Amira Rug Gallery carries hand-knotted, hand-tufted, and flatwoven area rugs from weaving regions around the world. Whether you are looking for a one-of-a-kind tribal, something affordable, simple, and stylish, or a gorgeous wool and silk contemporary, we have many options and resources.
The term "oriental" or "hand-knotted" refers mainly to a method of construction as opposed to origin or design. It is a painstaking and scrupulous process that can take several months to complete. It begins with a warp and weft made of cotton or wool stretched across a loom. The weaver will then tie individual knots across the wefts. The ends of these knots form the "pile" of the rug. A hand-knotted pile rug will last for generations. In a pileless, flatwoven, or "kilim" rug, there will be no pile and the rug will consist of only the warp and weft. Because they use less wool, kilims are often more affordable, and can have a more casual appearance. This method of weaving dates back to 500 B.C. with the Pazyrk carpet and continues to be practiced seriously around the world. At Amira we consider oriental rugs to be art for the floor, and owning one can be a regular reminder to appreciate and value quality of expression instead of always prioritizing the quick, cheap, and easy.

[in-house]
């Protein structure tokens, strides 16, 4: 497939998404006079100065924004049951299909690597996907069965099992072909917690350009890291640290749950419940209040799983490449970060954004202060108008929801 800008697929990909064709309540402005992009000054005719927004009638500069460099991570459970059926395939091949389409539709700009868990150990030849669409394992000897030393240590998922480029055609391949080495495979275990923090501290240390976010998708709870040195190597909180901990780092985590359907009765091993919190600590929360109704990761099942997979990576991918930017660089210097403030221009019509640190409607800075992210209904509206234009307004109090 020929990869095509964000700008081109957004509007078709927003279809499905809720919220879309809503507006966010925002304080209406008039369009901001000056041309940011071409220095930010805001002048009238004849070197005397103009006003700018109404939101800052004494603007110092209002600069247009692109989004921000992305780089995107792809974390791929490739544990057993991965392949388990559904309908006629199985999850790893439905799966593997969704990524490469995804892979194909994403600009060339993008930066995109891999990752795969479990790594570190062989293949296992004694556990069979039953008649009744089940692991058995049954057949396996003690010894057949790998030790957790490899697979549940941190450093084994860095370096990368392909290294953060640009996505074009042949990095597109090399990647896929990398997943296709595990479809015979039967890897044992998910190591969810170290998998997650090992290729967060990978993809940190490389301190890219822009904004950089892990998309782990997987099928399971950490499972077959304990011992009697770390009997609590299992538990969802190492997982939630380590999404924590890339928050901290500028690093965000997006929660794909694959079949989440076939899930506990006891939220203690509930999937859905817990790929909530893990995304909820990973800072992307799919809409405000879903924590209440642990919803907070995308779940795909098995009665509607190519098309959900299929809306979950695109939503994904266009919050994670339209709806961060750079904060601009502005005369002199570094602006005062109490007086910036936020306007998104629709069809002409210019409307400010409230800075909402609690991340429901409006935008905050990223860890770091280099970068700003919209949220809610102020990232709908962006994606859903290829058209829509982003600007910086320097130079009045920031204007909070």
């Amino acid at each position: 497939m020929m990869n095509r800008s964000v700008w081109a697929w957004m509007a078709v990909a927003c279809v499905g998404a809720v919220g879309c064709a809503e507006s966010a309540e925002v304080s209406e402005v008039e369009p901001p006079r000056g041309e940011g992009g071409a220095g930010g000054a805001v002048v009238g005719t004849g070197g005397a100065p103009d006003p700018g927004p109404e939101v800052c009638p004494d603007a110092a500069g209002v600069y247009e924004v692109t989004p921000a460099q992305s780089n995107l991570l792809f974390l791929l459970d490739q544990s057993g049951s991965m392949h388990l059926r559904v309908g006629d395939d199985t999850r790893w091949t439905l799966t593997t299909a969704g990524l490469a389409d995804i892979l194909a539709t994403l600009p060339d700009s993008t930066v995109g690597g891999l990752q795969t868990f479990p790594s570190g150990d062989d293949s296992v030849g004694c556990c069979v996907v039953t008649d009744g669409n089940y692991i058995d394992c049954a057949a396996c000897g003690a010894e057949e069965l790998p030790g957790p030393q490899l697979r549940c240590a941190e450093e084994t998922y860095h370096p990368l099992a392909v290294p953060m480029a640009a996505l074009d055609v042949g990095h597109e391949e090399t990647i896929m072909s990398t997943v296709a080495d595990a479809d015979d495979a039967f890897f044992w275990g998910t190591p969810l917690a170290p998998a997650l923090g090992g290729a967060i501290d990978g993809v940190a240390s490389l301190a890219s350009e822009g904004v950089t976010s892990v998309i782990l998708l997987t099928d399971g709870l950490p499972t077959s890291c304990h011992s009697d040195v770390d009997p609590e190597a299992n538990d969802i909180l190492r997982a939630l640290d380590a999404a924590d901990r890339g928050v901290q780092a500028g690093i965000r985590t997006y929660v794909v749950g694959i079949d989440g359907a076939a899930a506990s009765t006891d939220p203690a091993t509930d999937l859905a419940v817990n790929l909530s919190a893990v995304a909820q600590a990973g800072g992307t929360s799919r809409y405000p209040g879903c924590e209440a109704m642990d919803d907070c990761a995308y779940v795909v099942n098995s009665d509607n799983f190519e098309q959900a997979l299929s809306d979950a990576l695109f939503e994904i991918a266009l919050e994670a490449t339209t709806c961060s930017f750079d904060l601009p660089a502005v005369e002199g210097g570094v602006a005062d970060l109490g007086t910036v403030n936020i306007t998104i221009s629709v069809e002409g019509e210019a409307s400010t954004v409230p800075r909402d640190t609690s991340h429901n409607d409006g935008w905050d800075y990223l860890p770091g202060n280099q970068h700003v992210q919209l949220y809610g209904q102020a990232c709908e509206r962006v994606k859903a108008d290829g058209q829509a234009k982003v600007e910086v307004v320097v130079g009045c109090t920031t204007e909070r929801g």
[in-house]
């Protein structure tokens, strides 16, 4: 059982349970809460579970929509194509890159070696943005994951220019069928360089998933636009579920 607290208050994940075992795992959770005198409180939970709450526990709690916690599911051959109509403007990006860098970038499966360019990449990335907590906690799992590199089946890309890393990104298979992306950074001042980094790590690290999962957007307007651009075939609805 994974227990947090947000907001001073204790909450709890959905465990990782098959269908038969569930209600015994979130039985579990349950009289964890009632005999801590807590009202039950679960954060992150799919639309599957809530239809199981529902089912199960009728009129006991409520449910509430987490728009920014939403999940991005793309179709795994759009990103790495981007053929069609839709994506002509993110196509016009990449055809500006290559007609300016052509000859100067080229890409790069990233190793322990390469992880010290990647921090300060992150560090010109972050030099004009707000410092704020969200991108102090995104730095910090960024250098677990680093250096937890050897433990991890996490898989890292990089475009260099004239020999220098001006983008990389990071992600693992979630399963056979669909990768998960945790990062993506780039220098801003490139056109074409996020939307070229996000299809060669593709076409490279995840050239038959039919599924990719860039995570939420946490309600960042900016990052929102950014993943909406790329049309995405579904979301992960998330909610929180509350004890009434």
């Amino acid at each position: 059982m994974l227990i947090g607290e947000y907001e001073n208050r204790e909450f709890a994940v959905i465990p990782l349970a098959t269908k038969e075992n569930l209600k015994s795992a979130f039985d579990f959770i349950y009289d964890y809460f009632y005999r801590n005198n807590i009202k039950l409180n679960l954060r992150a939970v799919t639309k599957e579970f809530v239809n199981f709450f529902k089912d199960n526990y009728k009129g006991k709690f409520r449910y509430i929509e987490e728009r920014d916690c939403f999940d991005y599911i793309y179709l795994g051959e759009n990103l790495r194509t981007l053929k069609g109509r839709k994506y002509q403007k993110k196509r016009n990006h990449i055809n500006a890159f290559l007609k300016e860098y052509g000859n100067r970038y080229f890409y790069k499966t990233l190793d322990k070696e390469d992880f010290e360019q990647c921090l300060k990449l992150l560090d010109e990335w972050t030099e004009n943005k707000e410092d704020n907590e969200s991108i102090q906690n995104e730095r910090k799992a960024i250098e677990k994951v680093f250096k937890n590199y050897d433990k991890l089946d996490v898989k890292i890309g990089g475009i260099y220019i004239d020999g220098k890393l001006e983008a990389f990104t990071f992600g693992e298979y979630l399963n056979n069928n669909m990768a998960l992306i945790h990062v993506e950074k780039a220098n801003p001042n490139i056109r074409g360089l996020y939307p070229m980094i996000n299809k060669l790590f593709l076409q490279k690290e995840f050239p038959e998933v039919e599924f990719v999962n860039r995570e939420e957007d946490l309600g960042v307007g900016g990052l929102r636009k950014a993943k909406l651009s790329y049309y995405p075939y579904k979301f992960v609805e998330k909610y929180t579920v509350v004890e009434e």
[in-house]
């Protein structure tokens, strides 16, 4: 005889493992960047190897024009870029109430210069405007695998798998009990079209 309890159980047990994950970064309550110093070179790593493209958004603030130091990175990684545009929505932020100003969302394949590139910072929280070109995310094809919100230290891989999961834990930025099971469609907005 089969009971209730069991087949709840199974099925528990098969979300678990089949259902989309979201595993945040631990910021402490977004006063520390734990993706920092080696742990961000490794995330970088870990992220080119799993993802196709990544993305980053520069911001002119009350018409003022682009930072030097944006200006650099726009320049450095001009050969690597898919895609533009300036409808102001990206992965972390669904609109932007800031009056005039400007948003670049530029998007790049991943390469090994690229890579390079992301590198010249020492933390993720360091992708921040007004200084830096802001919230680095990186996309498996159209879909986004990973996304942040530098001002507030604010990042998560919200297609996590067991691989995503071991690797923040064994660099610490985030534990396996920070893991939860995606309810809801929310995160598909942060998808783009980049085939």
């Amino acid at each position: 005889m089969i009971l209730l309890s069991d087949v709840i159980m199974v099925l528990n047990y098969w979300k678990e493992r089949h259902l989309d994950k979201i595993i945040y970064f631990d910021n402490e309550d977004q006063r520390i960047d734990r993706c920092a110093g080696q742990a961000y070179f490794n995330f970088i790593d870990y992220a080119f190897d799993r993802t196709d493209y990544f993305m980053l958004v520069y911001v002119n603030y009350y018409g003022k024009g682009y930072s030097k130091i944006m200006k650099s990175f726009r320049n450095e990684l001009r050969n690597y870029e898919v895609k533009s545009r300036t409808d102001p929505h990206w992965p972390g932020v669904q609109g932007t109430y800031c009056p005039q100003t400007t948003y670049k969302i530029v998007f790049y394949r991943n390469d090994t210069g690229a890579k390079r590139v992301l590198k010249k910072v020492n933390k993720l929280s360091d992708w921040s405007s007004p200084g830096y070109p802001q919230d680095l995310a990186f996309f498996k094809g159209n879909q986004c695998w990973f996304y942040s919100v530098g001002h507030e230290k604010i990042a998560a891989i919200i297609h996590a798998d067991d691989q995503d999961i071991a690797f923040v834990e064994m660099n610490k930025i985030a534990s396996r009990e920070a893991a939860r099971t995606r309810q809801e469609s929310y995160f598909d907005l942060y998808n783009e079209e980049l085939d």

Another method of rug construction is" hand-tufting". A hand-tufted rug is created by inserting individual tufts of wool into a canvas, and gluing on a backing. The difference between a hand-tufted and hand-knotted rug is that the tufted rug is held together by glue, and the knotted rug is held together by the nature of its weave. The hand-tufted rugs will not wear as well over time, but are also much more affordable, and can be incredibly smart and stylish.
Owning a rug you love is a daily pleasure, and the search for that rug can be an exciting and educational process. We are truly glad to be able to assist in that process, and help enrich our customer's home.
For questions about rug repair and restoration, we refer our clients to Robert Mann in Denver, Colorado. www.mannrugs.com